Seeing Through the Vale of Tears
08/18/2009 10:28 am EST
I think the recent huge price increase from Monsanto (NYSE: MON) is pretty much like putting a sign on the company's back saying "kick me."
Is hiking seed prices by as much as 42% when much of the developing world is on the edge of a food crisis really the best strategy to maximize long-term shareholder value?
Monsanto is one of the stocks in the long-term Jubak Picks 50. My policy has always been that readers are adults capable of applying their own individual moral compasses to decide what they will and will not buy.
So, here's what Monsanto said on August 13. You decide.
The world's largest seed company said it will charge as much as 42% more for its genetically modified seeds.
Price increases range from 42% for the company's Roundup Ready 2 Yield soybeans (where prices will go to an average of $74 an acre from $52) to 17% for the company's SmartStax corn seeds. The cost of those seeds, developed with Dow Chemical (NYSE: DOW), will go to $130 an acre.
The new seeds, said Monsanto’s chief executive officer Hugh Grant, will boost yields for farmers. For example, the company projects that the new soybean seeds, genetically engineered so that applying Monsanto's Roundup herbicide will kill weeds but not soybean plants, will yield 7.4% more per acre than the old seeds. The SmartStax corn seed has been genetically modified so that it will resist or kill insects. The company projects that the SmartStax seeds will increase yields by 5% to 20% over conventional corn seeds.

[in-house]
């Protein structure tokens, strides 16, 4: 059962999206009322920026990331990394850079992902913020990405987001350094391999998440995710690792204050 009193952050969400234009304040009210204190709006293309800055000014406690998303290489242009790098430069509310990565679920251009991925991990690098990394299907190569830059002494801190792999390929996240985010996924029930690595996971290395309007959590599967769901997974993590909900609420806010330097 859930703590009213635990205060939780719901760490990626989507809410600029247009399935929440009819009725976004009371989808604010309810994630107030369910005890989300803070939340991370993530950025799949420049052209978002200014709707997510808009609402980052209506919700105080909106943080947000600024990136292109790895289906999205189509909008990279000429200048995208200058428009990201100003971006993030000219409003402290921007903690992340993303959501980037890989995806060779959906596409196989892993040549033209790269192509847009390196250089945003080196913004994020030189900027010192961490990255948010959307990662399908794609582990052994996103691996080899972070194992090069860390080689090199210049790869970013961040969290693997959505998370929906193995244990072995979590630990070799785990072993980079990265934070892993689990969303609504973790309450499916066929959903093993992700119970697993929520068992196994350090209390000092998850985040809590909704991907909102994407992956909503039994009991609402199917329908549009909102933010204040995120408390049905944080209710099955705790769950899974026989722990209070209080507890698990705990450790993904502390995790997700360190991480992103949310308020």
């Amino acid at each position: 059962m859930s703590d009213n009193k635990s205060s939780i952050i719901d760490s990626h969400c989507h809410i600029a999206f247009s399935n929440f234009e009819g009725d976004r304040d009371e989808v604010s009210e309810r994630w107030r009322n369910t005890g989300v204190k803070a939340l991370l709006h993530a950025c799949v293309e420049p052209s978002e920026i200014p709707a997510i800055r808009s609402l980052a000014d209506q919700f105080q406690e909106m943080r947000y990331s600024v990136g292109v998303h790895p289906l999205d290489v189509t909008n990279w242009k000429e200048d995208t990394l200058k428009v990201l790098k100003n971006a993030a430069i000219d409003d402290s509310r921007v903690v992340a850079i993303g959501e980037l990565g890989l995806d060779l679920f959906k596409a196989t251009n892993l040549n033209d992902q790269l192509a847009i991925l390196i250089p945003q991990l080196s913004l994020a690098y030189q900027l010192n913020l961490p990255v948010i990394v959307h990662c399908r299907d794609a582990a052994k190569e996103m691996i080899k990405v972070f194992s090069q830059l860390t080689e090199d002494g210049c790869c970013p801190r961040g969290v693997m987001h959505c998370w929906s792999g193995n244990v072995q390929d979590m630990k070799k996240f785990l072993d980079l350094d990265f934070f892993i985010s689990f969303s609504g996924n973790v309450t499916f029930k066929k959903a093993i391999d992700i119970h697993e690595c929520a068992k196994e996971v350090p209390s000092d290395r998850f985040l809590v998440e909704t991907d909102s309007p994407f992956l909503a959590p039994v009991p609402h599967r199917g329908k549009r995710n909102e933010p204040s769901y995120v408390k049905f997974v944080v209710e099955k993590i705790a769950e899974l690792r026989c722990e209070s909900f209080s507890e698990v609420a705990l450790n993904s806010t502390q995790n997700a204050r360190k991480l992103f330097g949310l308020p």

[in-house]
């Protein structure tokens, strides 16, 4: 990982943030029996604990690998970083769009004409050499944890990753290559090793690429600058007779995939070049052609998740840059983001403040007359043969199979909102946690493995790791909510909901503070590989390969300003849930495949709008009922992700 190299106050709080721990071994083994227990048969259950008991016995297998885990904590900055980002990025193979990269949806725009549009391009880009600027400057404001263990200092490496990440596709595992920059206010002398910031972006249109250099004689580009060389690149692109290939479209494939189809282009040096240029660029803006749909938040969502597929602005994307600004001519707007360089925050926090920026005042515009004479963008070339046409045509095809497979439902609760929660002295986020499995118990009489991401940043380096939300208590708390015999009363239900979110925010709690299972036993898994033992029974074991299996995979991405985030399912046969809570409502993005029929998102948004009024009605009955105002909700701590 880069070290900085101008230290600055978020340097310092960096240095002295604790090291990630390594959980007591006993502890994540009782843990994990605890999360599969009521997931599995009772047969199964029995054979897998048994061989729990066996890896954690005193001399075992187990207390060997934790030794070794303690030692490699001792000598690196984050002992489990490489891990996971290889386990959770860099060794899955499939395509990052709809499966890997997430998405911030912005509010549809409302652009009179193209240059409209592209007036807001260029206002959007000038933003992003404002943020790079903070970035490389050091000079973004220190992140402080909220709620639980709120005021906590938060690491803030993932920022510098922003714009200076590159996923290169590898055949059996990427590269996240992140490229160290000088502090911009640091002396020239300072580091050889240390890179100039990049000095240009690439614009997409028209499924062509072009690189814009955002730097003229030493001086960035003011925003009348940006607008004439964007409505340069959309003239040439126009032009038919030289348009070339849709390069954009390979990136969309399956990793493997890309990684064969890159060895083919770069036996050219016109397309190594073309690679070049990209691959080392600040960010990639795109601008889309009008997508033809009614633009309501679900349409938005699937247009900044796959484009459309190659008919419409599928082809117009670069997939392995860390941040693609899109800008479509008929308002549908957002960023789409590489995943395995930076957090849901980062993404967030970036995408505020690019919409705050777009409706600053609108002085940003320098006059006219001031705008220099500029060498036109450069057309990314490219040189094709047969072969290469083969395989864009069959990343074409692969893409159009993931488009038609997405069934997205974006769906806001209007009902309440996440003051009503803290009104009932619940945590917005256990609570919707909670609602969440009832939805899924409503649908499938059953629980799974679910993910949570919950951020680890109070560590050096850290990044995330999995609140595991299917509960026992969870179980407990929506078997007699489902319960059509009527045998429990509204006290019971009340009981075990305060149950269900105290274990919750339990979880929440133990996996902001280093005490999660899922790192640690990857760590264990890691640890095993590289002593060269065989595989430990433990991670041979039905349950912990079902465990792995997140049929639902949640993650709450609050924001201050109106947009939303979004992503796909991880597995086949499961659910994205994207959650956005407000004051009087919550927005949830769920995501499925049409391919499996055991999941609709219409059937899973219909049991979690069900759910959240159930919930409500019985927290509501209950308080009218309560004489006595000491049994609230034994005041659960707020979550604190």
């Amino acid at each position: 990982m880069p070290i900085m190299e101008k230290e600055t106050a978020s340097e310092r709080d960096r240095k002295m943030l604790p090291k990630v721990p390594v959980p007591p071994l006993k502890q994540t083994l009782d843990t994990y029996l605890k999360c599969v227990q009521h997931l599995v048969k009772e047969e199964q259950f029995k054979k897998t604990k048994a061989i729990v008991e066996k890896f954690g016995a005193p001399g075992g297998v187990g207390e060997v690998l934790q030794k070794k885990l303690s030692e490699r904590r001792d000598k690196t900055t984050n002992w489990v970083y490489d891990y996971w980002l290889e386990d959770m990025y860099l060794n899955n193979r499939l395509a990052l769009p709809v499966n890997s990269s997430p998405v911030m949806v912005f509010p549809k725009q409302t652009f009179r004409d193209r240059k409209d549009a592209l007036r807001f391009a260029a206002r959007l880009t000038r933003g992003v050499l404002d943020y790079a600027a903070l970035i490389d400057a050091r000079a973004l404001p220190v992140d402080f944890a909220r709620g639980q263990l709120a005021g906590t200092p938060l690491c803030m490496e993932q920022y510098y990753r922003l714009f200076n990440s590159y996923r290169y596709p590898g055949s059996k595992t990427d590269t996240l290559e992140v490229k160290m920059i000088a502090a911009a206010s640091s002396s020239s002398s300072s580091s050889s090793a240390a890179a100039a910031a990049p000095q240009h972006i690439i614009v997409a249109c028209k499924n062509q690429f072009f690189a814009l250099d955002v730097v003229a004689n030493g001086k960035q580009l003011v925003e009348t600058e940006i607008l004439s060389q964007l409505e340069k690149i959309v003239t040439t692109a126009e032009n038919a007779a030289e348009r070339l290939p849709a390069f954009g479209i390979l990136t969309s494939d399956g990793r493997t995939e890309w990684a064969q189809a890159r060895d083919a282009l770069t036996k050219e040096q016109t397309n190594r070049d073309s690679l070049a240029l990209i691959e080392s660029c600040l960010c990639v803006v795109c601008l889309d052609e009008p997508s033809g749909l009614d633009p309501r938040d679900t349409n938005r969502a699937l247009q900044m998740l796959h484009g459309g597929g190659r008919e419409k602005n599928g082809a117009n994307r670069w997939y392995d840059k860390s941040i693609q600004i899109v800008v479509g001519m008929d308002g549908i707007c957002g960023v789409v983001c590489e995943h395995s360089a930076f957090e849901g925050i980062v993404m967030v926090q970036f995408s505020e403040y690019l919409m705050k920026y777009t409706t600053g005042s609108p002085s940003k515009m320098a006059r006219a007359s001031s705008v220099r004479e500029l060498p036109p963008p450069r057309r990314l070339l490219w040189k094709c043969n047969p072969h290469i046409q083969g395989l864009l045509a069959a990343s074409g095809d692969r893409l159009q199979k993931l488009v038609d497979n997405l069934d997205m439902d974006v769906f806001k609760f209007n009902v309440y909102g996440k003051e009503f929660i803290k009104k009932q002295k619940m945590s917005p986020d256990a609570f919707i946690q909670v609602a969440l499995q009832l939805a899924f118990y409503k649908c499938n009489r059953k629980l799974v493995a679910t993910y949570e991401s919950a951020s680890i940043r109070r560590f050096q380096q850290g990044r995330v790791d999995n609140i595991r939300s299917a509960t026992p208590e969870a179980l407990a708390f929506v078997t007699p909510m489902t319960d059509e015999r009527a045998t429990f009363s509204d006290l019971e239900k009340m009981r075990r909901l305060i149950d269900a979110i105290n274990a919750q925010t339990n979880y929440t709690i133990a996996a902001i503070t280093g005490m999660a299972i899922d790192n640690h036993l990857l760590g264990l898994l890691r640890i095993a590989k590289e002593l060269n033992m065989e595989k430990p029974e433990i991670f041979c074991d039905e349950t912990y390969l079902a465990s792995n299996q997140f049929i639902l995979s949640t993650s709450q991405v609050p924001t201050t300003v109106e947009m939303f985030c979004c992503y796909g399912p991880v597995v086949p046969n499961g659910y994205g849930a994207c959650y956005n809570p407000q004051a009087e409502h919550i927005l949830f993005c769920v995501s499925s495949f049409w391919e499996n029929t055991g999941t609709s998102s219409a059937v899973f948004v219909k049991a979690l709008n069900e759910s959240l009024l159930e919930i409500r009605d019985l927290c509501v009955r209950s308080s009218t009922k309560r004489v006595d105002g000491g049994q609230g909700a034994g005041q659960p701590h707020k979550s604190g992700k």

The seeds are a key part of the company's drive to double gross profit from 2007 to 2012. That's a lofty goal, since profit margins from the company's Roundup herbicide business are under pressure.
There will have to be a huge, rapid uptake of the new seeds to get there, but Monsanto clearly believes it can get the job done. The company is projecting that SmartStax corn seed will be planted on as many as four million acres, with the long-term potential for planting on 65 million acres in the United States.
Roundup Ready 2 Yield soybean seed will begin with plantings on 1.5 million acres this year, Monsanto projects, with plantings climbing to eight million acres in 2010 and a long-term potential of 55 million acres.
At the same time as Monsanto announced these new products and their prices, the company repeated its forecast of earnings per share of $4.40 to $4.50 for the fiscal year that ends in August. (The stock traded near $81 during Friday’s session.)
In my opinion, Monsanto probably has the pricing power to make this stick, but a 42% price increase for seeds during what is certainly a depression for the world's poor is likely to increase the company's already high negative numbers.
Monsanto is well on its way to becoming the ExxonMobil (NYSE: XOM) of the 21st century—you know, the company that social activists love to hate.
I hope that management has a thick hide.
Click for a follow-up post from Jim about Monsanto's recent pricing announcement